By P. Kharel
Of all the people, Kamal Thapa, the deputy prime minister looking after Local Development Ministry, is going saying that the forthcoming local elections were being held for the first time “in 20 years”. It is actually the second time in two decades. Remember the February 2006 municipality elections? Kamal Thapa was the home minister who exhorted voters to cast their ballots without fear.
DUBIOUS DENIAL: Facts are facts, be they sweet, bitter or a nightmare to the beholder. Discounting or denying that local polls were not held in 2006 is dishonesty. True, they were held under intense intimidation and physical threats to voters and candidates. Many of the present day historians, political analysts and leaders on various occasions do not leave an occasion to mention the country’s first municipality elections in Kathmandu back during the dying days of the Rana rule in the 1940s. But they shy away from mentioning the partial polls held 11 years ago.
Having already tasted the power and privilege of the metropolitan city’s chief, Keshav Sthapit at first threw his hat in the ring to don the cap of the Kathmandu municipality’s chief. But he subsequently chickened out with any convincing explanation. Personal safety, under intense pressure from the intimidating forces, predictably took precedence over the lure of a powerful post and the pelf that came along with.
About 20 per cent of the total eligible voters went to the polling booth under belligerent, taunting eyes or hooligans posted at various points near polling booths by the larger political parties. I was among the ones exercising my right and defy the diktat or political fatwa that extremist elements were trying to impose.
The turnout was expectedly smaller than during the earlier times. So vitiated the conditions were that elections could not be held for the next 11 years. Threats were the single most important factor for the country not to have full-fledged local elections for two decades. That is precisely why Maoist leader Pushpa Kamal Dahal and his cabinet ministers have been, since months, trying to assure people that elections will be held this, “come what may”.
Today, Thapa is not only the leader of the unified Rastriya Prajatantra Party but has also been elevated as the first deputy premier looking after Local Development in Dahal’s council of ministers. Times change; so do circumstances. If Thapa, as the home minister in 2005-6, was in hot pursuit of “terrorists” then, he now is next to the seat of Prime Minister Dahal.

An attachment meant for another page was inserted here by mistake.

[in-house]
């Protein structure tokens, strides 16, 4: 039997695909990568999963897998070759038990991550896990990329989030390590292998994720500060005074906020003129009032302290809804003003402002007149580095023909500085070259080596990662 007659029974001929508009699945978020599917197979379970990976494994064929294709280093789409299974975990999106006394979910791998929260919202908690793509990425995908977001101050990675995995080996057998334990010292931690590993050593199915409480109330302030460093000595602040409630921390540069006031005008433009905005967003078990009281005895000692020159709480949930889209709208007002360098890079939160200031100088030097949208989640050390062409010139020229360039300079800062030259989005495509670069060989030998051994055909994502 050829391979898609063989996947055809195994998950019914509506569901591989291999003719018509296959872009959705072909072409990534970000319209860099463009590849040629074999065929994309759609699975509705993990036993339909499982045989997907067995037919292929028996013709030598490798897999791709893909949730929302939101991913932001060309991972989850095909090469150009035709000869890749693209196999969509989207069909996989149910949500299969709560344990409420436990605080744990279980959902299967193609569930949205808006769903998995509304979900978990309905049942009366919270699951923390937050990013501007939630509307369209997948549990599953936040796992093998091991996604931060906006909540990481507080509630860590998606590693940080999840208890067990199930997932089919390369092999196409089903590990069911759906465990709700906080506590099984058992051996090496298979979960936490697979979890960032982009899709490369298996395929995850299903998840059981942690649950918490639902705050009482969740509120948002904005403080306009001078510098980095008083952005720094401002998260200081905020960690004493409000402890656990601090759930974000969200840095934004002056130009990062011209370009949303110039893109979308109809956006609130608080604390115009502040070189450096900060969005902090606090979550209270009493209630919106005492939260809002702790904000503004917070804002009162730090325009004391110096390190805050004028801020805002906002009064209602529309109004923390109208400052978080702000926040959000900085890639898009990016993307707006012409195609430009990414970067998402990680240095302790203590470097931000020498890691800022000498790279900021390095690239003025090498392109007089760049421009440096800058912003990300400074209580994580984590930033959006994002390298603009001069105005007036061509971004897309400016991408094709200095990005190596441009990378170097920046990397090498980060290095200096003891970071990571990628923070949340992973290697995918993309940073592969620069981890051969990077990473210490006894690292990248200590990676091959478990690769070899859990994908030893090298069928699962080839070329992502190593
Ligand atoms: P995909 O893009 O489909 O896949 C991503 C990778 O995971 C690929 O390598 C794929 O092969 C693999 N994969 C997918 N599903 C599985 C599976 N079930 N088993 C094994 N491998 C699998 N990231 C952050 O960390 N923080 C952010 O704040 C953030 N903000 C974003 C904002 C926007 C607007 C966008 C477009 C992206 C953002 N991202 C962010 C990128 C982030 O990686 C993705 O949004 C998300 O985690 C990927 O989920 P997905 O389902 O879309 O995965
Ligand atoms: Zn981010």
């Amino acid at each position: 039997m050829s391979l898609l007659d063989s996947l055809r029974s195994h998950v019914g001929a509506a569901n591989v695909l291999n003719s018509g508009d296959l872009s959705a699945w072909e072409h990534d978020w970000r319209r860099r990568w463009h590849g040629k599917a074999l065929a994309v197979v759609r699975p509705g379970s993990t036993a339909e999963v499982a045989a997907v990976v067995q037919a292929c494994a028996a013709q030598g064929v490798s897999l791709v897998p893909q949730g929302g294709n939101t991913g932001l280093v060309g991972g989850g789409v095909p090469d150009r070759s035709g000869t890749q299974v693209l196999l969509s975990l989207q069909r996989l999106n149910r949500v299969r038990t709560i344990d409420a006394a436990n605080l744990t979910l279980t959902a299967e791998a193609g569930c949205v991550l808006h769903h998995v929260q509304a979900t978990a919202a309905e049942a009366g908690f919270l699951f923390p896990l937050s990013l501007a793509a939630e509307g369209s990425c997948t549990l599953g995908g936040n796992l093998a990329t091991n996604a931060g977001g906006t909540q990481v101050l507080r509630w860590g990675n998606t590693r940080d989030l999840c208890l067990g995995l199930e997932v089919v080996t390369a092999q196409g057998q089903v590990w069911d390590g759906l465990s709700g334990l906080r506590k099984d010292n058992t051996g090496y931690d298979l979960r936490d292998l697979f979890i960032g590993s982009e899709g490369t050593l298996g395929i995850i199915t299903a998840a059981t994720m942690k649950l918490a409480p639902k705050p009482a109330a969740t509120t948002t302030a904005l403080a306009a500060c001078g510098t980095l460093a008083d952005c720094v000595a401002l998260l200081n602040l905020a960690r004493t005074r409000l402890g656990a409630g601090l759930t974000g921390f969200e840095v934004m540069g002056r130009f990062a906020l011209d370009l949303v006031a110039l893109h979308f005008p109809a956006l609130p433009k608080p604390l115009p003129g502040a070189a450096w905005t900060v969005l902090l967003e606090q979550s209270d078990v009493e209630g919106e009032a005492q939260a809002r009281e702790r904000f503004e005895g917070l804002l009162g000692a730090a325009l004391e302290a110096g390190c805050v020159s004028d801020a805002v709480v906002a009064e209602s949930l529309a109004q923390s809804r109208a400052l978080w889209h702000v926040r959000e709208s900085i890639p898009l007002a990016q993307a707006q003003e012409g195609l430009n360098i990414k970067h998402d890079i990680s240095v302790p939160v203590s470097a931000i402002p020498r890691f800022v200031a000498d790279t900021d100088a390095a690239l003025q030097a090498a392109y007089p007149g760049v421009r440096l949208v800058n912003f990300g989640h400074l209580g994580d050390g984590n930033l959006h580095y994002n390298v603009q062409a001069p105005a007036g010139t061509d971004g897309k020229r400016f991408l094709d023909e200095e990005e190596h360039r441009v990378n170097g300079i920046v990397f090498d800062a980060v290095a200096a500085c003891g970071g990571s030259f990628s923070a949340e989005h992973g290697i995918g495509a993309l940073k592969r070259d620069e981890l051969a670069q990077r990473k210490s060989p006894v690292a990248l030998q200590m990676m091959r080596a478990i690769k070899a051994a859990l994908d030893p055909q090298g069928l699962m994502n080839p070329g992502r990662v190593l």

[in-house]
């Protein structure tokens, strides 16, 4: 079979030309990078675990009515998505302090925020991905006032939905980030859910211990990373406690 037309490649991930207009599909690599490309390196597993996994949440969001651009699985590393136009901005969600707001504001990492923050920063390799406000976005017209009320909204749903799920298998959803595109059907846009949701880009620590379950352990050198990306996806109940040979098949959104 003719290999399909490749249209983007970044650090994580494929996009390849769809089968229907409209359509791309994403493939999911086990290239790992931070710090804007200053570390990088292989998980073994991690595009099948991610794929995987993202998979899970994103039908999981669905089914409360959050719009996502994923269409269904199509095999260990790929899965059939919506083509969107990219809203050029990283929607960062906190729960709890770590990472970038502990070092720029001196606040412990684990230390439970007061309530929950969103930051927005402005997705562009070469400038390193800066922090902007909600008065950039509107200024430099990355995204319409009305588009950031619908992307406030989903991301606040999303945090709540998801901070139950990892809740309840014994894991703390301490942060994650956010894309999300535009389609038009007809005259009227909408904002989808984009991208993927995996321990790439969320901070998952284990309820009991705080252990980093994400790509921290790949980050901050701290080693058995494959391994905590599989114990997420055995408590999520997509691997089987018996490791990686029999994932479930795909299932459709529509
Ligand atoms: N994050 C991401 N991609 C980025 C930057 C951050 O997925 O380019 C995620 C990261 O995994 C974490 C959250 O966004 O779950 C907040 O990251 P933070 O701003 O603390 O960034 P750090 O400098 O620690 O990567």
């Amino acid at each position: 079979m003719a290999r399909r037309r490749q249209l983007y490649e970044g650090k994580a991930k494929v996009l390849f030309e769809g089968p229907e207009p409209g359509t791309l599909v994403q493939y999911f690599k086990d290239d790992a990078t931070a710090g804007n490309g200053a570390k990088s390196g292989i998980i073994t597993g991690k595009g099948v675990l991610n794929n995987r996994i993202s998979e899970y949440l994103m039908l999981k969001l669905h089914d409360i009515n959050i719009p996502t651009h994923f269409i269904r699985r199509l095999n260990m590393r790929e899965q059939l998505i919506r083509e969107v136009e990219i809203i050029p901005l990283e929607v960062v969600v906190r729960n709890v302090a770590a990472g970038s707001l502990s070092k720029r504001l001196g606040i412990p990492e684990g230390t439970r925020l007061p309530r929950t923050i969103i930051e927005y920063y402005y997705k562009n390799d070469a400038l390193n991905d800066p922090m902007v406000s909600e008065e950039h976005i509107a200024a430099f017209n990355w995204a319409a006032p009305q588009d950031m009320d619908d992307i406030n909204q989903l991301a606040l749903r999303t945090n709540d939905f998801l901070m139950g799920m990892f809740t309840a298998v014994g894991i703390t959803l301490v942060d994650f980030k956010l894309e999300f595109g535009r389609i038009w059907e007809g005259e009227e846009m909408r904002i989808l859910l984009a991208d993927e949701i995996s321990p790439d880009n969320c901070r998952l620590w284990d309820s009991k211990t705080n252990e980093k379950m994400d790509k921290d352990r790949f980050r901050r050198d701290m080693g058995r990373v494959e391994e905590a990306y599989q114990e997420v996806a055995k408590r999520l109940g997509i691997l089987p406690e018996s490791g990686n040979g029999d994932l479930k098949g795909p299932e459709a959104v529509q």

In a country where some people go out of the way to accord significance to even a small item in history, the 2006 municipality event is absurdly sought to be swept under the carpet of a deafening silence. In fact, most teenagers today might not be aware at all of the event that took place under such menacing circumstances unleashed by the seven parties that claim to have brought about the loktantra they have defined, interpreted and justified as having been “a historic landmark”.
In 2006, the then chief election commissioner Keshavraj Rajbhandari had announced that preparations were already being made for holding the parliamentary elections by 2007. Sher Bahadur Deuba was the culprit who recommended the House dissolution and recommended fresh elections, only to declare inability to hold the elections on account of the deteriorated law and order he, as prime minister, was supposed to ensure.
TURNOUT TALES: It is true that the turnout in the last municipality polls was low but not unprecedented in trouble spots. At a time when the Maoists were declared terrorists for the previous ten years, the 2006 polls remain historically a very interesting event. Low turnout elsewhere, too, is not unknown.
In India, war-ridden Jammu & Kashmir has recorded very low turnouts since nearly three decades. Even when 15 per cent of eligible voters turn out to cast their ballots, the exercise is hailed as a remarkable achievement. In 2004, Kashmir recorded 16 per cent voters’ turnout as against 11.4 per cent in Srinagar. In 1996, Kuwait recorded 22.9 per cent turnout, which was hailed as a major achievement not only by the Kuwaiti regime but also by its Western allies whose eyes were set on its oil and the revenue thus generated.
In Nepal’s much-hyped first general elections in 1959, less than 40 per cent of the eligible voters cast their franchise; and the Nepali Congress obtained less than two-thirds of the actual votes cast but obtained two-thirds seats in parliament.
The denial of the last local polls is, therefore, as ridiculous as Deputy Prime Minister Bimalendra Nidhi refusing to attend cabinet meetings but continuing to hold the home ministerial portfolio. If his prime minister says Thapa is senior, so it is. Nidhi wants to eat the cake and have it too. But then there are many others whose first priorities are power by any means, money through whatever methods available and impunity through power cartelling in one way or the other.